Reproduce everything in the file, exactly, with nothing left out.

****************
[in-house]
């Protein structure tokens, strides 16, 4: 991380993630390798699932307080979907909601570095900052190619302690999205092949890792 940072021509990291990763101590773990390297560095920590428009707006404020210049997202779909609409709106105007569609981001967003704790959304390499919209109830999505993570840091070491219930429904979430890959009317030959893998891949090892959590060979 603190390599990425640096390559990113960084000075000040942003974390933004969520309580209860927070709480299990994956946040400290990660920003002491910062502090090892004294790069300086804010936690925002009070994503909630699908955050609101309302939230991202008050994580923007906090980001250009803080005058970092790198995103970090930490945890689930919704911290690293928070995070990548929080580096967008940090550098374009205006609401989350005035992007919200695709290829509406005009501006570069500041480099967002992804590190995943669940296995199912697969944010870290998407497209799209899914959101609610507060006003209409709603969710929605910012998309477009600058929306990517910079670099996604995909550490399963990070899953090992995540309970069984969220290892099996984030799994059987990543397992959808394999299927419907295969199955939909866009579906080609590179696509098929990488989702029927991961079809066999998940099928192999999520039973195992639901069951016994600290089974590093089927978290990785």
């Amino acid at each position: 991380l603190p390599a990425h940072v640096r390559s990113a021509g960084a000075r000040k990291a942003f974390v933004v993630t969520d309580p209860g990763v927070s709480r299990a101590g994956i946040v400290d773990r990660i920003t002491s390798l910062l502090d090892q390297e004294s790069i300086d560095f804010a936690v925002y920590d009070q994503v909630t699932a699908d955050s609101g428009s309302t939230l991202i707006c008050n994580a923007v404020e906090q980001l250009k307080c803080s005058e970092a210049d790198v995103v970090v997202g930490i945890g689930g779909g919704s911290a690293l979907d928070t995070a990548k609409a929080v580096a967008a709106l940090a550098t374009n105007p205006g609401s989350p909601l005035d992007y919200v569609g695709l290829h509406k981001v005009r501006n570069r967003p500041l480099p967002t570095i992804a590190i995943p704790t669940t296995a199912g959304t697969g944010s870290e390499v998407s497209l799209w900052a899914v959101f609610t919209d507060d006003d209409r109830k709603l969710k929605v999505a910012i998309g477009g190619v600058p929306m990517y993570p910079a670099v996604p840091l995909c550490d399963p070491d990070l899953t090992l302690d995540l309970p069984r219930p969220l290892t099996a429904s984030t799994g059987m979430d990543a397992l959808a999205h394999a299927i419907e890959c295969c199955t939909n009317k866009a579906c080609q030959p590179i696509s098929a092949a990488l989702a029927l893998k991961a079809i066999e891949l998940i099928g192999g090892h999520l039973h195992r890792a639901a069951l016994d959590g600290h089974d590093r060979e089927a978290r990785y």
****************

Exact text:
[in-house]
């Protein structure tokens, strides 16, 4: 991380993630390798699932307080979907909601570095900052190619302690999205092949890792 940072021509990291990763101590773990390297560095920590428009707006404020210049997202779909609409709106105007569609981001967003704790959304390499919209109830999505993570840091070491219930429904979430890959009317030959893998891949090892959590060979 603190390599990425640096390559990113960084000075000040942003974390933004969520309580209860927070709480299990994956946040400290990660920003002491910062502090090892004294790069300086804010936690925002009070994503909630699908955050609101309302939230991202008050994580923007906090980001250009803080005058970092790198995103970090930490945890689930919704911290690293928070995070990548929080580096967008940090550098374009205006609401989350005035992007919200695709290829509406005009501006570069500041480099967002992804590190995943669940296995199912697969944010870290998407497209799209899914959101609610507060006003209409709603969710929605910012998309477009600058929306990517910079670099996604995909550490399963990070899953090992995540309970069984969220290892099996984030799994059987990543397992959808394999299927419907295969199955939909866009579906080609590179696509098929990488989702029927991961079809066999998940099928192999999520039973195992639901069951016994600290089974590093089927978290990785």
């Amino acid at each position: 991380l603190p390599a990425h940072v640096r390559s990113a021509g960084a000075r000040k990291a942003f974390v933004v993630t969520d309580p209860g990763v927070s709480r299990a101590g994956i946040v400290d773990r990660i920003t002491s390798l910062l502090d090892q390297e004294s790069i300086d560095f804010a936690v925002y920590d009070q994503v909630t699932a699908d955050s609101g428009s309302t939230l991202i707006c008050n994580a923007v404020e906090q980001l250009k307080c803080s005058e970092a210049d790198v995103v970090v997202g930490i945890g689930g779909g919704s911290a690293l979907d928070t995070a990548k609409a929080v580096a967008a709106l940090a550098t374009n105007p205006g609401s989350p909601l005035d992007y919200v569609g695709l290829h509406k981001v005009r501006n570069r967003p500041l480099p967002t570095i992804a590190i995943p704790t669940t296995a199912g959304t697969g944010s870290e390499v998407s497209l799209w900052a899914v959101f609610t919209d507060d006003d209409r109830k709603l969710k929605v999505a910012i998309g477009g190619v600058p929306m990517y993570p910079a670099v996604p840091l995909c550490d399963p070491d990070l899953t090992l302690d995540l309970p069984r219930p969220l290892t099996a429904s984030t799994g059987m979430d990543a397992l959808a999205h394999a299927i419907e890959c295969c199955t939909n009317k866009a579906c080609q030959p590179i696509s098929a092949a990488l989702a029927l893998k991961a079809i066999e891949l998940i099928g192999g090892h999520l039973h195992r890792a639901a069951l016994d959590g600290h089974d590093r060979e089927a978290r990785y």